Monday, April 20, 2009

There's something in the Air

worker bees swarming over the empty queen's cage
Smoker and Queen's cage

After a picture perfect week, we had a wild storm that dumped three inches of rain in a few hours. I love good storms, the kind that wakes you up and makes you start to count between lightning flashes. The air was thick with ozone and charged with energy. The next morning, I found the dock had detached from it's mooring and had floated across the pond to be stranded on the opposite shore. That kind of rain brings everything out of their winter's sleep. The pond's overflow sounded like a jet engine-a huge amount of water!

On Wednesday, I waited until Noon to release the two new Queens from their individual cages and release them in the hives. I waited until then because that's when the most bees are out foraging for nectar and pollen and not IN the hive. I dressed in protective gear,got my hive tool and smoker ready and put on my veil. This was the first time I had gotten inside the hive since the new bees had been "installed". Now, you can wear gloves, but I don't know how you would really be able to be very dexterous with thick gloves on! I filled the smoker with dry grass and fresh experiment for mite control. Many mitacides are formulated with pure thyme oil, so I figured that using thyme to smoke essentially is fumigating the bees as well as calming them, the reason you smoke them in the first place.Smoking makes bees gorge on honey and settle them down.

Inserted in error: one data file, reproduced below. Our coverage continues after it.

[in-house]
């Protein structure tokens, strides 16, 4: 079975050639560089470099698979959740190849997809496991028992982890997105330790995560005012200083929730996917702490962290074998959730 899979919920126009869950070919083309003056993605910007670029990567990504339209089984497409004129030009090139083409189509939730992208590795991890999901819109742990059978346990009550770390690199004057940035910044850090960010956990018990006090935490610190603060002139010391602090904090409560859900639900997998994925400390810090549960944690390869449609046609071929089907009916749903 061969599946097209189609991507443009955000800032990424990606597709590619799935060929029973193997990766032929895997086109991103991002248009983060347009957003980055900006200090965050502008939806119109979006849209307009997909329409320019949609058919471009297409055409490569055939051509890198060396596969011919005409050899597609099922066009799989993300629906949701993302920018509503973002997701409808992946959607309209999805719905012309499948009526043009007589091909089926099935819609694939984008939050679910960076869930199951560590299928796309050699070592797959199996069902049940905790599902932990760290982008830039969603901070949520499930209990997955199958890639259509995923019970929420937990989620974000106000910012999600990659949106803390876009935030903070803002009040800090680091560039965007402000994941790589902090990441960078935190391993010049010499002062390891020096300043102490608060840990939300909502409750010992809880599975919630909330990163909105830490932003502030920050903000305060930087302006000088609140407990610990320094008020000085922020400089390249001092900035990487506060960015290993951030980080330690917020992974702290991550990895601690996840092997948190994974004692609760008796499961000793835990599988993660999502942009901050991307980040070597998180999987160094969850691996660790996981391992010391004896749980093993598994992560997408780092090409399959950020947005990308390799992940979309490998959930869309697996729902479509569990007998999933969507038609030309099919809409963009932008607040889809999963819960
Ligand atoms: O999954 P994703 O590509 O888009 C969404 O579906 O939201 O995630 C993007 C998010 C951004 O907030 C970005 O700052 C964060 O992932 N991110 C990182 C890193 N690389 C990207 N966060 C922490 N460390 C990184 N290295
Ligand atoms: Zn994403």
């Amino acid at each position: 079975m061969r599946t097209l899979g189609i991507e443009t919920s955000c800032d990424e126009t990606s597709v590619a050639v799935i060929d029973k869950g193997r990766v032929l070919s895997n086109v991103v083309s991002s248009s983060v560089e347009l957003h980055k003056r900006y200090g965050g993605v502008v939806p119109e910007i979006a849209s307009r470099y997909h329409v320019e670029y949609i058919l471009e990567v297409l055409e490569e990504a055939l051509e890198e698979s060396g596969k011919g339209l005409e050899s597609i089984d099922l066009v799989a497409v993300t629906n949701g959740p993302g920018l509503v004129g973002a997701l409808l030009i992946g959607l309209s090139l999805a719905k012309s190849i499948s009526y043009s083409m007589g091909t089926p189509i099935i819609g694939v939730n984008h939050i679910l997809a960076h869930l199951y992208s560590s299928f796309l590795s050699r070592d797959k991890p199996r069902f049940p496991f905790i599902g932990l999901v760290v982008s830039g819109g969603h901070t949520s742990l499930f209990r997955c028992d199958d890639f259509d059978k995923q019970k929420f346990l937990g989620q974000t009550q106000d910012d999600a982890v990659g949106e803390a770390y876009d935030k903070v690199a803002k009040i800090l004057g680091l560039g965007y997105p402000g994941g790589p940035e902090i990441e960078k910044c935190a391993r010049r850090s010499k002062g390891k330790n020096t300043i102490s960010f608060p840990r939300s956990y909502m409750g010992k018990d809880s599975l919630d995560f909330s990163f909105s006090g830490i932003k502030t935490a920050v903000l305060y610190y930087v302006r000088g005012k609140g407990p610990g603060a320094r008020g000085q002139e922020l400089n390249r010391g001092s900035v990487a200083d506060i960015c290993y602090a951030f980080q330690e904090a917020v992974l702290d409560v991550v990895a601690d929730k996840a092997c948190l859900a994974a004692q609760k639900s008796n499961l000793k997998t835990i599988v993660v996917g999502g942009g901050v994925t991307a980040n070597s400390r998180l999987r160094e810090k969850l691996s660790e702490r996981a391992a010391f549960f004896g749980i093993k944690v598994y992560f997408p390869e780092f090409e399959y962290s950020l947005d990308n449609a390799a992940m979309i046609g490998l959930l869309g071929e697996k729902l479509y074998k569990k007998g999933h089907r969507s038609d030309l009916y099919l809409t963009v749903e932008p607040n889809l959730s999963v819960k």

After I gently smoked the entrance, I lifted the top of the hive, removed the feeder...(you need to feed bees at the start, so they can get settled in and build fresh comb.) Then gently moved the center frames apart to remove the Queen's cage. She had been in residence for four days, being fed by the worker bees, and spreading her hormones throughout the hive. After this time, she will be accepted by the newly created hive. A package of bees is made up of bees from different hives, so they need to be "retrained" by the young Queen's scent.

After gently removing her cage, I dealt with the feeling of thirty or forty worker bees crawling all over the cage and my hands. I could not stop shaking! so silly, it's just a little overwhelming to have them all over your bare hands! I used a small nail to unplug the cage, carefully replacing the cage for a few minuets so she can leave on her own accord. It all happened so fast, I think she flew up for a second, then went down into the masses. The second Queen went a little more smoothly, thank God! I put the empty cages on the landing of the hives just in case the queens where still on them. The workers swarm all over it, and it's hard to see what's what. This Wednesday,I'll pull out some frames and make sure there are eggs being laid, and a new generation will be on it's way in twenty on days from that first egg laying.

1 comment:

  1. What a cool look into the world of beekeeping. I loved the description of how you introduced the new queens... hope they're all acclimating (and mating!) well already!